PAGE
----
Meanwhile, Hing’s ‘childmother’, Krystol Thomas, her mother Sinfine Henry, also known as “Coreen”, and his friend, Jahmil Sinclair, are currently out on $300,000 bail after each was charged as an accessory in relation to Bernard’s murder. They are expected to stand trial soon.
The teenager reportedly arrived in Guyana on the evening of October 14, 2015. George, who is said to be a close friend of Hing, was the driver who transported Hing to the airport to collect Bernard. The teen was scheduled to fly back to England on November 5, 2015.
After collecting the teen from the Cheddi Jagan International Airport, they stopped at a location on Sheriff Street where they ate and drank a few beers. Bernard was never seen again. His parents came to Guyana, after he failed to arrive in England.
On January 8, 2016, the badly decomposed body of the teen was found in a shallow grave in the backlands of Nurney Village. A DNA sample taken from the body was tested against Dominic’s father, and they matched.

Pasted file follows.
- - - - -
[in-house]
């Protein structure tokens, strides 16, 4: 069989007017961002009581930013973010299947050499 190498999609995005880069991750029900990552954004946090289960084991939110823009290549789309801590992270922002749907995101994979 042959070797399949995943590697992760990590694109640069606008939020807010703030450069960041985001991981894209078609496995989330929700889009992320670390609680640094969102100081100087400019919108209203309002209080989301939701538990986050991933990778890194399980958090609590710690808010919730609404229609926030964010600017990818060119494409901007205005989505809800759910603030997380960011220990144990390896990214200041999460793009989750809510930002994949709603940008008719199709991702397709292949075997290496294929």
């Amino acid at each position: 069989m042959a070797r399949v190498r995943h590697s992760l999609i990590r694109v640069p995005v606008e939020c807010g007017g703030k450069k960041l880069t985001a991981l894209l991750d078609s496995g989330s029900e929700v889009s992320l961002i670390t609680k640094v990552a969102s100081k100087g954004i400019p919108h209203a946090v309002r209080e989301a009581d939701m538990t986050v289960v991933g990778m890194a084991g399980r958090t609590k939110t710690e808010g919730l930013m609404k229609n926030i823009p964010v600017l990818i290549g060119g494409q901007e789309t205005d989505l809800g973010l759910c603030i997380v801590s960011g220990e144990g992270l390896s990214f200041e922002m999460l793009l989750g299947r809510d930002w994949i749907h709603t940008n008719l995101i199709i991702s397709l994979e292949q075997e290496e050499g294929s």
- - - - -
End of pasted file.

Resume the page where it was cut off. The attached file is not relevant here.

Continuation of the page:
The police later issued an arrest warrant for Hing and George after they disappeared when investigators attempted to contact them.
Hing was arrested while hiding out at a city hotel while George was nabbed at a house in Tucville, Georgetown. It is alleged that those charged with accessory hid Bernard’s personal belongings, including his camera.
George had told police that Hing took Bernard to Kildonan Village, where a hole had already been dug. While there, Hing reportedly struck Bernard with a piece of wood which caused him to fall to the ground. While on the ground, Hing allegedly armed himself with a hammer and continued his assault on the teen.
George told the police that he helped Hing bury Bernard’s body in the hole. According to him, Hing killed Bernard for “payback” because he (Hing) was arrested in England due to the teen “snitching.”